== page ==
Later On

A blog written for those whose interests more or less match mine.

Pointless work meetings ‘really a form of therapy’

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Sean Coughlan reports for BBC:

Meetings at work should be seen as a form of “therapy” rather than about decision-making, say researchers.

Academics from the University of Malmo in Sweden say meetings provide an outlet for people at work to show off their status or to express frustration.

Professor Patrik Hall says they are becoming increasingly frequent – as more managerial and “strategy” jobs generate more meetings.

But he says despite there being more meetings “few decisions are made”.

Prof Hall has investigated an apparent contradiction in how people can have a low opinion of work meetings, yet their numbers keep increasing.

Looking for a purpose

The political scientist says the rise in meetings reflects changes in the workforce – with fewer people doing and making things and an increase in those involved in “meetings-intense” roles such as strategists, advisers, consultants and managers.

“People don’t do concrete things any more,” he says.

Instead he says there has been a rise of managerial roles, which are often not very well defined, and where “the hierarchy is not that clear”.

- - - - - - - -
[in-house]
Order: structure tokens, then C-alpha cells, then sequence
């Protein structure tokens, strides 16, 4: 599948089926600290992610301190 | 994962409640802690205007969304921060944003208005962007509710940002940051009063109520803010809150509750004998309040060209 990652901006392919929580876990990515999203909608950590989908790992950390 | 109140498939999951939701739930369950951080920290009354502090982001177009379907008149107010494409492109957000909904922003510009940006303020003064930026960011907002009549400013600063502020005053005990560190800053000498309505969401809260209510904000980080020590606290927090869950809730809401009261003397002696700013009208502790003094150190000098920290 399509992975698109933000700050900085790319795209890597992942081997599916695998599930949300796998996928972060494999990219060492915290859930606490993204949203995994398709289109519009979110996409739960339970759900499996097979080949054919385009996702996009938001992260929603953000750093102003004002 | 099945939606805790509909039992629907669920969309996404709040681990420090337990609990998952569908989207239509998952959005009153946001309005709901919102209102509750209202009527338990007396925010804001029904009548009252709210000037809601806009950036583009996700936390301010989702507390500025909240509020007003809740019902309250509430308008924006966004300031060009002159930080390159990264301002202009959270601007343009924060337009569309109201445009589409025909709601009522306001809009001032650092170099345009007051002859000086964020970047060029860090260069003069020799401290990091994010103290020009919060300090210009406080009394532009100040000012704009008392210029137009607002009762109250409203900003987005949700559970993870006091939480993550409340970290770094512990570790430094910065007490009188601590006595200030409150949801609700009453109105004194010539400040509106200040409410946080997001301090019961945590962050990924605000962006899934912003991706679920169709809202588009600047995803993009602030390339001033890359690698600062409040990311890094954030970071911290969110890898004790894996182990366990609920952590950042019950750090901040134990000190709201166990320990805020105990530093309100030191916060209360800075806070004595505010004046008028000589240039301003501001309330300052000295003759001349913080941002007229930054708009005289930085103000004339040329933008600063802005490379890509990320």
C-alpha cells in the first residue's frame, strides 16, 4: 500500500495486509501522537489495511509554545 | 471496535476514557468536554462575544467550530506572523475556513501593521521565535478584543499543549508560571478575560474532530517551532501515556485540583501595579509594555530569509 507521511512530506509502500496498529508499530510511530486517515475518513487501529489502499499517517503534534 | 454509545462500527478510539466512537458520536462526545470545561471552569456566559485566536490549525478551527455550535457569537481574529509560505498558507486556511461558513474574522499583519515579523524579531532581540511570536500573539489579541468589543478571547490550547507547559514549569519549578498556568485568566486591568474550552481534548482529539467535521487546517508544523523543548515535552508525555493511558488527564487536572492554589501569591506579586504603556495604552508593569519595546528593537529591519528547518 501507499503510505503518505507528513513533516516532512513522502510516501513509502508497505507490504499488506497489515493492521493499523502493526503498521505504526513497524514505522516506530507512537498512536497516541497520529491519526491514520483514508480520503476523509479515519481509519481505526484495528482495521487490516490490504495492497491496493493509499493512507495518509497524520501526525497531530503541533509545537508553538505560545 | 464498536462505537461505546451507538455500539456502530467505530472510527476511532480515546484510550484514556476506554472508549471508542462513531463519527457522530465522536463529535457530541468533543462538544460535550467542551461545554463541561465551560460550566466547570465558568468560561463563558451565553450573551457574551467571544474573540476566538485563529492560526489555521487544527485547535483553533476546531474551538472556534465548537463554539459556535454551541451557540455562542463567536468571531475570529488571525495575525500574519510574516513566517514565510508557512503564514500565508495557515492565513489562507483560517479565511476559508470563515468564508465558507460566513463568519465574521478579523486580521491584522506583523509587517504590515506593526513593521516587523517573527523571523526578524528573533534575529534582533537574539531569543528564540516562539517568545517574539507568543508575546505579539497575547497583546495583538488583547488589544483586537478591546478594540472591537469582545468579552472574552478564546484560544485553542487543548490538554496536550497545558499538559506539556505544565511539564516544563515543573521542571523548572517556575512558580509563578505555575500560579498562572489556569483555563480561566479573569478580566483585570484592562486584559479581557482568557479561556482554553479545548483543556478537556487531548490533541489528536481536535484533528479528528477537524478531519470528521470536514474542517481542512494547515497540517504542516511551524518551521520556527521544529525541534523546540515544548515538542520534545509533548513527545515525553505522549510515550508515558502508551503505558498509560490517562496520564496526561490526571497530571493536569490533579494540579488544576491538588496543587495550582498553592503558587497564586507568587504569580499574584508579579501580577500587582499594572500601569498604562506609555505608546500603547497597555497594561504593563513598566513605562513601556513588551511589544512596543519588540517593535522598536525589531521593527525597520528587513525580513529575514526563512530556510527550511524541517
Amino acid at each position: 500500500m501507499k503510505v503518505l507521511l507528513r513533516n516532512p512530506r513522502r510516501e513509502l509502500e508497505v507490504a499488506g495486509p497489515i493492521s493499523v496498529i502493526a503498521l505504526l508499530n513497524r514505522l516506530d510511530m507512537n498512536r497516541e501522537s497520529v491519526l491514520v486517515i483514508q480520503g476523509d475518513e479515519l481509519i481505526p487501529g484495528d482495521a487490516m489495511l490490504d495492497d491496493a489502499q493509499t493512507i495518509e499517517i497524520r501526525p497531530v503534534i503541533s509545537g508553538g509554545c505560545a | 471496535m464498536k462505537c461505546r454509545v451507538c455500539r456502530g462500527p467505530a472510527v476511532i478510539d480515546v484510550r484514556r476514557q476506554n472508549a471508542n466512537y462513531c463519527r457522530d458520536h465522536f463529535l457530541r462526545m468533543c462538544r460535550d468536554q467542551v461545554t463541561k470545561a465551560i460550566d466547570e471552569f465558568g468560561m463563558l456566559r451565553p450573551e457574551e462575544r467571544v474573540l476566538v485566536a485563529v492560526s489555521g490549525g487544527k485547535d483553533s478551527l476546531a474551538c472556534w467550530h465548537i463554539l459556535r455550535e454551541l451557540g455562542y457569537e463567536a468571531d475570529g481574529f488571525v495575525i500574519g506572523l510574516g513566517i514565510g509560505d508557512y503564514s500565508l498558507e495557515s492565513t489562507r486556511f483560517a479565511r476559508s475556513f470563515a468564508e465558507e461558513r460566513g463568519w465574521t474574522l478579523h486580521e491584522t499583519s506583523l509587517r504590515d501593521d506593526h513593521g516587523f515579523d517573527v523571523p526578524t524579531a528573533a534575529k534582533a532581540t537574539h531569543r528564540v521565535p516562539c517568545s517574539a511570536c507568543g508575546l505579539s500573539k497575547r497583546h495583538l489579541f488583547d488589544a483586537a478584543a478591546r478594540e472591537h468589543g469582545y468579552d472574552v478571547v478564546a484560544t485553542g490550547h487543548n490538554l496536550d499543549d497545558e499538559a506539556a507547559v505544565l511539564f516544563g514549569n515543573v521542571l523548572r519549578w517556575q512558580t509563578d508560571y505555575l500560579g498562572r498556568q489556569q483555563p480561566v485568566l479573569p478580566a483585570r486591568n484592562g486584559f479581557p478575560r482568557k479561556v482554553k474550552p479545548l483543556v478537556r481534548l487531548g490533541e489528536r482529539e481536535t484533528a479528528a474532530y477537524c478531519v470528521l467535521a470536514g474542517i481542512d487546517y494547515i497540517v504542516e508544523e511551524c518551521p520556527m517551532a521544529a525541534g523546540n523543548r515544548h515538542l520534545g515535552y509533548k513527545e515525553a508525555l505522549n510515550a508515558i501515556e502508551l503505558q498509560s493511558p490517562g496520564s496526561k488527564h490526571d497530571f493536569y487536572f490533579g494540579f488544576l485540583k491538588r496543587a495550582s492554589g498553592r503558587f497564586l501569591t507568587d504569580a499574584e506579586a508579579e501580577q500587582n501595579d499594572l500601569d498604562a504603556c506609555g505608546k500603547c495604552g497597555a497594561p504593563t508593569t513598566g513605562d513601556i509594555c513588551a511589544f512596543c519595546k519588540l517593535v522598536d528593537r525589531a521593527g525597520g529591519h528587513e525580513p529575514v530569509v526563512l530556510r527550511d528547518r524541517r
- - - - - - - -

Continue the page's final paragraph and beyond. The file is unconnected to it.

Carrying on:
“Many managers don’t know what to do,” he says, and when they are “unsure of their role”, they respond by generating more meetings.

“People like to talk and it helps them find a role,” says the professor.

Many of these people can spend half of their working hours in meetings, he says.

These can spill over into pre- and post-meetings, to such an extent that people might begin to “disguise” how much time they spend attending them.

Prof Hall, who has co-authored a book on meetings, gives the example of the Swedish border police, who describe their overseas meetings as “power weeks”.

‘Opportunity to complain’

Meetings can “arouse feelings of meaninglessness”, he says. But he argues that is often missing their point.

Once in a meeting – particularly long ones – their function can become “almost therapeutic”. . .

Continue reading.

Written by LeisureGuy

23 November 2019 at 4:44 pm

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